So, get the highest gain antenna, mount it as high as possible, with the most powerful radio (5W typically) and make sure it's a VHF.
You are forgetting that boats, especially small boats, rock and pitch in rough water. That creates the exact same situation shown in your diagram where a hi gain antenna actually has less effective range than a low gain antenna. Thats why sail boats often have low gain antennas mounted hi on the mast.
Old 06-23-2016, 03:34 AM
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Originally Posted by raudi View Post
I just dont have any room to mount an 8' antenna . I was also worried about the antenna hitting someone with it being mounted so low. i dont have a t-top
If antenna length is an issue, you can go for a short, approx 3 foot quarter wave monopole.
That means its 'ground dependent' and becomes a half wave 8 foot by use of its own image in the water.
The ground plane for this type of antenna can be obtained by using copper foil, glued to the inside of the hull. At RF frequencies the ground can penetrate the hull and not need a physical connection to the water.
Old 06-23-2016, 04:01 AM
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Originally Posted by Yrral3215 View Post
You are forgetting that boats, especially small boats, rock and pitch in rough water. That creates the exact same situation shown in your diagram where a hi gain antenna actually has less effective range than a low gain antenna. Thats why sail boats often have low gain antennas mounted hi on the mast.
Yes that's a good point.

I basically just wanted to say that mounting an antenna high won't automatically make it better if its the wrong gain for what youre trying to achieve.
Old 06-23-2016, 04:34 AM
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Originally Posted by alexcim View Post
Yes that's a good point.

I basically just wanted to say that mounting an antenna high won't automatically make it better if its the wrong gain for what youre trying to achieve.

Height is always more important, it is the center of radiation that determines the range to the horizon.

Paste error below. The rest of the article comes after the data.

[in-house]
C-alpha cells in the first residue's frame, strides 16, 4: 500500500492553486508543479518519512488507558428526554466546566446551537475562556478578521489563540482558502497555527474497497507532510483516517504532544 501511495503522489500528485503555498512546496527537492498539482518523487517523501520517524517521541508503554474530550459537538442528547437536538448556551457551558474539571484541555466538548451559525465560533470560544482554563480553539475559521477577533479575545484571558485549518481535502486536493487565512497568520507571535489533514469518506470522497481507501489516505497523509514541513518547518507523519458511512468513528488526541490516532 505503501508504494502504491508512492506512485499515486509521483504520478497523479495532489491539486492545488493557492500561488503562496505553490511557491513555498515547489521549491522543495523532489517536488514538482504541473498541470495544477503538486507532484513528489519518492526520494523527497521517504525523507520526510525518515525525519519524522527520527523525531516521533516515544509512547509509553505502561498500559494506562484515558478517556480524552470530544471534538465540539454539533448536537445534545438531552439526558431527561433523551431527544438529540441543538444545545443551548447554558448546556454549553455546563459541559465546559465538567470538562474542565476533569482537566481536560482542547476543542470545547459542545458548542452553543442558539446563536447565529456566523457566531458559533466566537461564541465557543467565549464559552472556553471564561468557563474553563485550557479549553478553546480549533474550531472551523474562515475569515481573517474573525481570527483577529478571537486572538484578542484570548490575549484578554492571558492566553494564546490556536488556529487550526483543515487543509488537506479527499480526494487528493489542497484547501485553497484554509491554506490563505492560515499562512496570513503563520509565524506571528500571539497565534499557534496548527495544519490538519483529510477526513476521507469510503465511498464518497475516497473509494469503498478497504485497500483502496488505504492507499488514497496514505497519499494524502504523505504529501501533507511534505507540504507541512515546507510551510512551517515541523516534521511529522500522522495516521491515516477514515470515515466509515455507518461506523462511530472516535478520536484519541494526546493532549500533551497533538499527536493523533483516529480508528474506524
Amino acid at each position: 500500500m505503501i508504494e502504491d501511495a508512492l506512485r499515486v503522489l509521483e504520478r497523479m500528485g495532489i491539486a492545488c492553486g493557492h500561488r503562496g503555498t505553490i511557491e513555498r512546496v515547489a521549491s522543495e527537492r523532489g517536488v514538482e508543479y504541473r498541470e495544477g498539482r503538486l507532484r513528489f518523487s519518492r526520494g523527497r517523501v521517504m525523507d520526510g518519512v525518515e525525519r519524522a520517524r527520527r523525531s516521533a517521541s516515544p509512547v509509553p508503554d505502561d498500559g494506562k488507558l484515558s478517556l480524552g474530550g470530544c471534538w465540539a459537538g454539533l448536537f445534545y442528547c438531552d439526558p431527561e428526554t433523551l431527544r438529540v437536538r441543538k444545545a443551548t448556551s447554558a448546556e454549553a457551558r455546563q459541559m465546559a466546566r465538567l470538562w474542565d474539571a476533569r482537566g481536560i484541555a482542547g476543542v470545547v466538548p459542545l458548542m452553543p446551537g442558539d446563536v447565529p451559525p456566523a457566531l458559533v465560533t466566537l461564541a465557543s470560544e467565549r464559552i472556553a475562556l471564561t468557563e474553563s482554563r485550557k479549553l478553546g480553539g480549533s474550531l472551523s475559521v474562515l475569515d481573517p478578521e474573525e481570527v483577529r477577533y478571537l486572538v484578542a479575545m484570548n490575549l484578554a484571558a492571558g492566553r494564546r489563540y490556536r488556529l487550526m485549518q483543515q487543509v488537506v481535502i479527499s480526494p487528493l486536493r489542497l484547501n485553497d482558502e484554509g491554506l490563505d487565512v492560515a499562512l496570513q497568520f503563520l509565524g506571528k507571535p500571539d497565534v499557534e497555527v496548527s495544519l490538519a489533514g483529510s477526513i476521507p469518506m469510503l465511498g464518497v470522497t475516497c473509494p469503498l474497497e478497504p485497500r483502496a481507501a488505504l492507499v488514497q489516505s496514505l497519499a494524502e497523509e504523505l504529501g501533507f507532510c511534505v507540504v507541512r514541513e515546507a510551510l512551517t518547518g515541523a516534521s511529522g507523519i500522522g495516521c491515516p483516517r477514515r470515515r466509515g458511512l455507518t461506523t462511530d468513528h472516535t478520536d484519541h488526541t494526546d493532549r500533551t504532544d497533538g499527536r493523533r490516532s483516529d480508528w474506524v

Power is not in the equation here, all fixed mount VHF's put out 25 watts of power.


Antenna gain makes very little difference going from a 4 foot to an 8 foot. Antennas do not have active gain, they compress the radiated signal into a small vertical beam width , and as noted may not be a good choice especially if mounted high on a sailboats mast.


For an 18 foot vessel with no T-Top a 4 foot antenna is most practical.


Jim
Old 06-23-2016, 04:52 AM
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Originally Posted by Yrral3215 View Post
You are forgetting that boats, especially small boats, rock and pitch in rough water. That creates the exact same situation shown in your diagram where a hi gain antenna actually has less effective range than a low gain antenna. Thats why sail boats often have low gain antennas mounted hi on the mast.
Yes that's correct but also signal strength varies when at the extremes of beam pattern coverage, so too distance between transmitter to receiver.
Radio's have automatic gain control or AGC which saves users the trouble of continually adjusting the volume control. This is different to the squelch control which detects a valid signal over the noise.
So the quality of the radio also determines usable range regardless of all the antenna physics.
The receiver sensitivity is specified in micro volts which is a specification of the signal over the noise at 12 dB which is determined as 'intelligible speech' and known as SINAD. It's basically the ratio of the signal strength to the noise and distortion.
The point is, if you have a good quality radio, buying a cheap quality antenna doesn't do the radio justice as intelligible reception at maximum distance is what the purpose is. That extends also to the installation. A cheap radio properly installed and tested will perform better than a top of the range radio installed by a Muppet. As for power if the SWVR is poor the power is reflected back and is not transmitted. If the modulation is poor then you have high power garbled audio.
Old 06-23-2016, 05:57 AM
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I had 3' metal Whip style antenna on my boat and replaced it with a 8' Digital brand. Huge difference in transmission distance.